5 Ways to Manage—and Keep!—Your Star Employees

September 16, 2019

manage and keep top talent

Managing your best employees should be easy—they are your best people, so that means they require the least amount of work, right?

Not quite. Yes, high-performing employees are great, but they also are generally very ambitious and attractive to other organizations. If they don’t like where they are, they may find another job elsewhere.

Additionally, your star employees set the example for the rest of the team. If they don't have a positive attitude or are allowed to break certain protocols, other employees will take notice and resentment can build.

On the other hand, if you figure out how to manage high performers well, there are huge gains to be had. They are capable of delivering incredible results and their effort and talent can elevate the performance of everyone around them.

So what’s the key to managing your best people? In her LinkedIn Learning course Managing High Performers, leadership expert Sara Canaday outlines five strategies:

1. Keep them challenged.

“Without interesting, complex work that uses all of their strengths, high performers will get bored and they'll probably leave,” Canaday said. “Don't let that happen.”

Work to make each assignment you give a high-performing employee a stretch assignment. That can mean giving them a project that’s just outside their comfort zone or setting larger-than-normal goals for the project. It also helps if the project is high profile.

When you assign these projects, let the high performer take full ownership and feel fully responsible for the outcome, Canaday said.

2. Provide high performers with the right development opportunities.

Most high performers are hungry to learn and get better (that’s what makes them high performers.) You want to feed that desire with the right development opportunities.

What are the wrong development opportunities?

Trainings that are below a high performer's current skill set or trainings that teach a skill the high performer doesn't value. If a high performer doesn’t feel like they are learning something new or something they care about, they are going to check out quickly—even more so than the standard employee, Canaday said.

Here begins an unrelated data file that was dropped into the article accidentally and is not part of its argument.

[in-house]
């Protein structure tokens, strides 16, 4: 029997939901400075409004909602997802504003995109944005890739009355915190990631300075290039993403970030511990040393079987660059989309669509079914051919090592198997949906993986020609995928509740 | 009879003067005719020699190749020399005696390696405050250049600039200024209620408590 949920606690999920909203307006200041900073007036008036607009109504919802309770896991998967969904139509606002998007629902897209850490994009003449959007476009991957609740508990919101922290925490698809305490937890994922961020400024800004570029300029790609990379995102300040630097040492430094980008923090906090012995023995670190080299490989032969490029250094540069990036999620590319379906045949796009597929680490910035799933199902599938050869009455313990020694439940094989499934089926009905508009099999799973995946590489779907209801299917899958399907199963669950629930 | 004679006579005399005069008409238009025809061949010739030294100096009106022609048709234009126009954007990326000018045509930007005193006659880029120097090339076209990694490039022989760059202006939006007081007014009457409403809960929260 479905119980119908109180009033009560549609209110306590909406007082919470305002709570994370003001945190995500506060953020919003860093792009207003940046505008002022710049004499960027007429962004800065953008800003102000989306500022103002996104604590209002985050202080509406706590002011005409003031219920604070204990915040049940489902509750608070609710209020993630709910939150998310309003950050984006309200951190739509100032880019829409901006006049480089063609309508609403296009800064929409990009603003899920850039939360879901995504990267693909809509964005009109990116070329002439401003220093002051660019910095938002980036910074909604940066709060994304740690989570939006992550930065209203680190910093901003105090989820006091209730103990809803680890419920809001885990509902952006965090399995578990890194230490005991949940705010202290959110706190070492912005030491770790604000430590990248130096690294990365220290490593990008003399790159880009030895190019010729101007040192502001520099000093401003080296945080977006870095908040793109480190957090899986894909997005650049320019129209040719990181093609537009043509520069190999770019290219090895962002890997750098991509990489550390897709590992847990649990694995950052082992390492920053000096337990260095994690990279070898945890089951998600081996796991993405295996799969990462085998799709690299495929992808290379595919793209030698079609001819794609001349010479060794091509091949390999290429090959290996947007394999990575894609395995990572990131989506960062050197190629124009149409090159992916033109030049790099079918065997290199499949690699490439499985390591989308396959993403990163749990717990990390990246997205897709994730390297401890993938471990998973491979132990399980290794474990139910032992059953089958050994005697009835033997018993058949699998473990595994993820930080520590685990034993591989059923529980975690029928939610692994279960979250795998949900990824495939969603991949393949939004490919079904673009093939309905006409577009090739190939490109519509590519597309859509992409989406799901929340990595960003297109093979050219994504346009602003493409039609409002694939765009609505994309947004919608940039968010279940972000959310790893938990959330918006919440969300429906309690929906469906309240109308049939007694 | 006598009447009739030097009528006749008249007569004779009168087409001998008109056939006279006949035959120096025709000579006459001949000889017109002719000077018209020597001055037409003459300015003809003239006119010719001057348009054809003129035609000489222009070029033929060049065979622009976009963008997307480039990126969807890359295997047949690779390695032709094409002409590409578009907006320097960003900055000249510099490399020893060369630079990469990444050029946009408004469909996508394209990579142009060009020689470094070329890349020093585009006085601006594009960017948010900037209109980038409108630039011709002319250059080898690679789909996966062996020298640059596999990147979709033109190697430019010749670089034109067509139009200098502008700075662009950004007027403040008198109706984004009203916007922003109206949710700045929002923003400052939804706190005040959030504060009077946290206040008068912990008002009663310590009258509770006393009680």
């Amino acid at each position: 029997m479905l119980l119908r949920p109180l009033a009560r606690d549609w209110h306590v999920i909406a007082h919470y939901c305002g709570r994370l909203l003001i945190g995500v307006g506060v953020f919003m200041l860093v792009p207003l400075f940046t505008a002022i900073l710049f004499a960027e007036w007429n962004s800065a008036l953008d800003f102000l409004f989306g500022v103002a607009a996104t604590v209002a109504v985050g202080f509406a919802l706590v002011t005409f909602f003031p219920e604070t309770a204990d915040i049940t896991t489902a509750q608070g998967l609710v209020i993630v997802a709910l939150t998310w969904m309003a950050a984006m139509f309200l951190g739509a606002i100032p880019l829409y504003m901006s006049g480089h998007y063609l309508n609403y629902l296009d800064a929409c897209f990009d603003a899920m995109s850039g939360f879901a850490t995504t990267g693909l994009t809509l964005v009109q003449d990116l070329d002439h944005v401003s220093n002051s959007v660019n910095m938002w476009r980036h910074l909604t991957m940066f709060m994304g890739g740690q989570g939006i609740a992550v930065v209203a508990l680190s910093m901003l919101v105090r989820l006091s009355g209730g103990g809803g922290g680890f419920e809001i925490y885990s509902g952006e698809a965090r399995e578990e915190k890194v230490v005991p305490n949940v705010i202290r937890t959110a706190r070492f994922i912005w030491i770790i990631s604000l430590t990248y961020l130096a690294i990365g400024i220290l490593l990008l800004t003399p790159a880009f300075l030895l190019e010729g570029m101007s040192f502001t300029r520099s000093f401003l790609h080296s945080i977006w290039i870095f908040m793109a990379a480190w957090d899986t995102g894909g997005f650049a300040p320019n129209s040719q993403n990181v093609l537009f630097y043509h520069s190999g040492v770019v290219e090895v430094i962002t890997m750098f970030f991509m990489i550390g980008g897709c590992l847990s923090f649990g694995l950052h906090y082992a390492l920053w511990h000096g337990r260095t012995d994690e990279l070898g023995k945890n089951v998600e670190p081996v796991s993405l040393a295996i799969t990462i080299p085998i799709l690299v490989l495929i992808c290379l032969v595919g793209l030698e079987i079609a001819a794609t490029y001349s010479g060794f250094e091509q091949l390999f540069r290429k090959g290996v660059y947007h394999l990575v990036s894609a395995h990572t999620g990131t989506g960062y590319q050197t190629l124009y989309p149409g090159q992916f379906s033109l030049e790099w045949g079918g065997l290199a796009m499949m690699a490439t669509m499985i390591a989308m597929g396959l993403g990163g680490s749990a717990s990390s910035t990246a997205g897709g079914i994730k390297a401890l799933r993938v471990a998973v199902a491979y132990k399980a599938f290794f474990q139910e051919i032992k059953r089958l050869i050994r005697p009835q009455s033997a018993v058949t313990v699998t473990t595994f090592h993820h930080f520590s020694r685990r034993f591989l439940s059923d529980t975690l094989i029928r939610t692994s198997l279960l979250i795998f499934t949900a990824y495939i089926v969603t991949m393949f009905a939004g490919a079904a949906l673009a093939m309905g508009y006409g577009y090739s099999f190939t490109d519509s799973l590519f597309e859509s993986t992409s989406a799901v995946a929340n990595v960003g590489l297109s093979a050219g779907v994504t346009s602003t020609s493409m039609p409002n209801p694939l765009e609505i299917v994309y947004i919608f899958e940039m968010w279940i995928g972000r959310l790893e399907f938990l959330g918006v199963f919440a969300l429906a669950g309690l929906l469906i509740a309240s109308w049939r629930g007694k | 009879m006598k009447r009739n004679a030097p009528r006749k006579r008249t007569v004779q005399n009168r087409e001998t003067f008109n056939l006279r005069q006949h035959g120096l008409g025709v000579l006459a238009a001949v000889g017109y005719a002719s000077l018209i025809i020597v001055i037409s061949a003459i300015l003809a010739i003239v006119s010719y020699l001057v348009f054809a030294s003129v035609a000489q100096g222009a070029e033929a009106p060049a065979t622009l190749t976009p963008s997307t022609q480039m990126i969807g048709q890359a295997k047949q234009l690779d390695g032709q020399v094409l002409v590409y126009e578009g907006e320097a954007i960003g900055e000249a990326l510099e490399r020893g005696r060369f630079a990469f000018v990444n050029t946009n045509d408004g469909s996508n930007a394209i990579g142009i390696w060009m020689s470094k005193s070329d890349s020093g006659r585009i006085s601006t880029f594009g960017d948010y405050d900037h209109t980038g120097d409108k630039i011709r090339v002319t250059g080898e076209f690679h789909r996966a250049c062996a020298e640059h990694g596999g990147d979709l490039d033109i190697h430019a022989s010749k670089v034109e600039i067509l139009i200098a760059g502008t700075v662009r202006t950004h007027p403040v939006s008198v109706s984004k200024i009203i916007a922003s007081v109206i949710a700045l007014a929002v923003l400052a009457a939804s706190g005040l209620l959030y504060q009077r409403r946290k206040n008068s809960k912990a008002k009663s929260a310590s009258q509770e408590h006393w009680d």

Instead, the right development opportunities are ones that push the high performer in areas they are weak or that introduce them to other high performers at your organization. A perfect example would be not just sending a high performer to a conference, but having them present at the conference as well, so they can polish their speaking skills.

3. Clearly define goals and expectations.

This is a best practice for all employees, but critically important for high performers. High performers want clear, ambitious goals—it motivates them. And not just goals related to their job, like a sales goal. They also want career development goals, like a long-term plan for getting promoted and advancing within the organization.

Canady also said that it’s critical to hold high-performing employees to the highest standards, not just in performance, but also in how they treat others, meet workplace etiquette, etc. This helps ensure they follow the same rules as everyone else.

For instance, if a high-performing employee routinely shows up late to meetings and gets away with it, that’s going to cause resentment among others. It’s critical to hold high performers accountable, as they set the example for the rest of the team, Canaday said.

4. Avoid micromanaging.

Demonstrate your trust for these high-potential employees by giving them as much ownership over their work as possible. In other words, avoid micromanaging. 

“Tell them what to do, not how to do it,” Canaday said.

Besides, this is a great advantage of having high performers in the first place. These are the people you can delegate tasks to and trust they’ll get them done. That leaves you more time to help lower-performing employees who require more assistance.

Do you tend to micromanage? Here’s a playbook for avoiding it.

5. Give high-performing employees recognition.

You don’t want to take a high-performing employee for granted. They work hard and accomplish big goals; you should acknowledge their successes.

“(High performers) need to feel the love,” Canaday said. “Giving them a tangible sign of appreciation will make them feel valued and reinforce the message that they play a critical role for the team and the organization overall.”

Want to get better at managing your best employees? Watch Sara Canaday’s full LinkedIn Learning course, Managing High Performers, today.



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